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Ridge, Furrow and Hedges at Barton on the Heath

Ridge, Furrow and Hedges at Barton on the Heath – Why and When?

From the Medieval to late Tudor times, Barton village was surrounded by 2 huge, almost entirely unhedged or fenced fields, known as ‘open fields’, where villagers grew their crops, and grazed their animals. These two open fields were known as the ‘north’ field and the ‘south field’, one field arable and the other left fallow in an annually rotating cycle. Each of these open fields of about 500 acres was divided into smaller areas of 10 to 15 acres known as ‘furlongs’. Each furlong was further subdivided into about 20 to 30 strips, and the outlines of these strips are the ridges and furrows that we see to this day. Each villager had rights to farm varying number of strips – the Lord of the Manor would have had the largest number, perhaps 200, the Rector had 95, other villagers had smaller numbers of strips, or even none at all.

In the early 17th century the open fields at Barton were ‘enclosed’ by the landowners William Bury and William Brent, by a process known as ‘Unity of Possession’, meaning that as they owned all the land they had a virtually free hand in the division of land at Barton. Although there is no surviving documentation of the enclosure, we can be fairly sure of what happened and when.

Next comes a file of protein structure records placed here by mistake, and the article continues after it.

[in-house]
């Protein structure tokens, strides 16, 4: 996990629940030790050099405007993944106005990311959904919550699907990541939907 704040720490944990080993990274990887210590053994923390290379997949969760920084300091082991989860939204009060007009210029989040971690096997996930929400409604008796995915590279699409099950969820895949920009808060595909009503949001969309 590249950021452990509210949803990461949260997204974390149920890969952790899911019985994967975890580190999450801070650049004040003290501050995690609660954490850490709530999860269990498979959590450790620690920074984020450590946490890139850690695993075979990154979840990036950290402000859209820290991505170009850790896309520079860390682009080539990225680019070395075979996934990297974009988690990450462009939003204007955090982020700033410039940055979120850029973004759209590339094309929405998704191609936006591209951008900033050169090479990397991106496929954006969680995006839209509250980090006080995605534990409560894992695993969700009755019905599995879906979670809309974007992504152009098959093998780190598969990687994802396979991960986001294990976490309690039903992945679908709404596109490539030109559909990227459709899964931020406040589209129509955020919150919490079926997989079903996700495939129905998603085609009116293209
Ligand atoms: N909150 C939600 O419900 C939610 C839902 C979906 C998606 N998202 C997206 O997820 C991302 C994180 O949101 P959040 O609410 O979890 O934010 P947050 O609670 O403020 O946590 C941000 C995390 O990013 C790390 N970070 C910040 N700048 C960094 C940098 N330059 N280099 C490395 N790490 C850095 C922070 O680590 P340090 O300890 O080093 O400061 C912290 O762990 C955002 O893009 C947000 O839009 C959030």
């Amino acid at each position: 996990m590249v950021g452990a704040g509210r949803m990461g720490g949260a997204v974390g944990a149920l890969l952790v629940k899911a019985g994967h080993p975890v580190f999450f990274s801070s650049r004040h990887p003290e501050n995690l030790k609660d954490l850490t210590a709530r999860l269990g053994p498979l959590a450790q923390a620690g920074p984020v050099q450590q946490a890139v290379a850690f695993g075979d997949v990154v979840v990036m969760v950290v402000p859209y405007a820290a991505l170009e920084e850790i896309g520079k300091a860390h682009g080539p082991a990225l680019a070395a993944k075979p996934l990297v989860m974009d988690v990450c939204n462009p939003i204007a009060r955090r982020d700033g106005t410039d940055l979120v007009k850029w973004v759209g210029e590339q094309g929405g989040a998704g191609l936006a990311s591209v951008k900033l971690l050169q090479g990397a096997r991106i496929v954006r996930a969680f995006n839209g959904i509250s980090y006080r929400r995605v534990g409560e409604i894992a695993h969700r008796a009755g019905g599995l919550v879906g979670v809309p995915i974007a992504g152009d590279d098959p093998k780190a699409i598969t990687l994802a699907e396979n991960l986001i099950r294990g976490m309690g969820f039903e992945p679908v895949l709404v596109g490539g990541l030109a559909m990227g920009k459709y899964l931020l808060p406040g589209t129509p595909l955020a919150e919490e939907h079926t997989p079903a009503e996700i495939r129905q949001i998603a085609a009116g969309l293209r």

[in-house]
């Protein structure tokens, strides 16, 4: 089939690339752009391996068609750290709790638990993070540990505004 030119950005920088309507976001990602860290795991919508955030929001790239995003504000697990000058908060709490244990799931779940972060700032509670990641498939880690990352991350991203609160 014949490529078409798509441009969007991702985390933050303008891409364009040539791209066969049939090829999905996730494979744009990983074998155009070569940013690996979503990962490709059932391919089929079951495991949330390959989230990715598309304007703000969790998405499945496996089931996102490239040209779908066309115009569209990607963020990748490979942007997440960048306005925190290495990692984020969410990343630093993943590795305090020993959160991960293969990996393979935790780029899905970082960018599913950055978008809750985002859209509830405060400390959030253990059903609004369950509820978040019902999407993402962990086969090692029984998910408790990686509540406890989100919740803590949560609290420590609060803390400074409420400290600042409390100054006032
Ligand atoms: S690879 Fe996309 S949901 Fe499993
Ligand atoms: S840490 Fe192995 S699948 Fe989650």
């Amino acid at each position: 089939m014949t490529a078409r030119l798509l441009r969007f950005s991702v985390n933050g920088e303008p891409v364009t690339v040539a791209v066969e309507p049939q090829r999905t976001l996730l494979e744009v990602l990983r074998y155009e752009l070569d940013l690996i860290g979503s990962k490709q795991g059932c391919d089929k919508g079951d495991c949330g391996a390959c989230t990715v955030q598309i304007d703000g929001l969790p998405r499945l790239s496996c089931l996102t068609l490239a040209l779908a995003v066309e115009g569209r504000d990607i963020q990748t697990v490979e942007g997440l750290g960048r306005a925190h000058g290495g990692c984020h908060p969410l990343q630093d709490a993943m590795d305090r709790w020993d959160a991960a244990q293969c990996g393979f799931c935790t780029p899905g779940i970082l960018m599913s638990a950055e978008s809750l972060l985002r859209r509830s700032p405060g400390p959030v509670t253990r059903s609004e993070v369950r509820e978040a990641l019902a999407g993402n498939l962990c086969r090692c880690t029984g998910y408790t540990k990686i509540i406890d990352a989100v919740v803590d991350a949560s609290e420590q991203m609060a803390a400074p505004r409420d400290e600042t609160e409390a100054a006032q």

The earliest known enclosure at Barton had occurred before 1517, for a small area of 45 acres, enclosed by John Bury, one of William Bury’s ancestors.  However, a date of 1620 for the larger and more important enclosure at Barton is recorded on William Sands’ (1720-1802) monument in St Lawrence Church, stating that William Sands was born in the ‘hundredth year after the enclosure’. Although it would be prudent to be wary of such a precise date, it looks about right – the 1585 and 1619 Ecclesiastical Terriers show the land in those years as still strip-farmed, but the Barton Manor sale contract  of 1625 and the 1677 tithe returns both show the village lands as ‘enclosed’.

William Bury would have agreed with his major tenants and the Rector Richard Briscoe to divide the 2 open fields into 30-40 smaller fields, granting each tenant rights over one or more of the new fields. All these new fields were then ‘enclosed’ with hedges and fences. Most of the hedges and fields we see today in the village date from this period, and we can match many names of the pre-enclosure furlongs and post-enclosure fields with current day maps and locations. Those fields in Barton still exhibiting ridge and furrow have not been extensively ploughed for the last 400 years, evidencing the swing from arable towards pastoral farming in Barton since the early 17th century.

However, there would have been tragedy for those small farmers in the village, who had little or no land granted to them in the enclosure process. Many would have either been forced to accept jobs as wage labourers working for the larger tenants of William Bury, or would have left the village for employment or even penury elsewhere. However, overall the process of ‘enclosure’ throughout England allowed large leaps in agricultural efficiency, without which the country as a whole could not have fed its growing population, which almost doubled between 1700 and 1850. I leave a fuller account of the ensuing controversies over the social and economic effects of enclosure for another time!

Colin Maynell                                                           

Barton on the Heath     

December 2012

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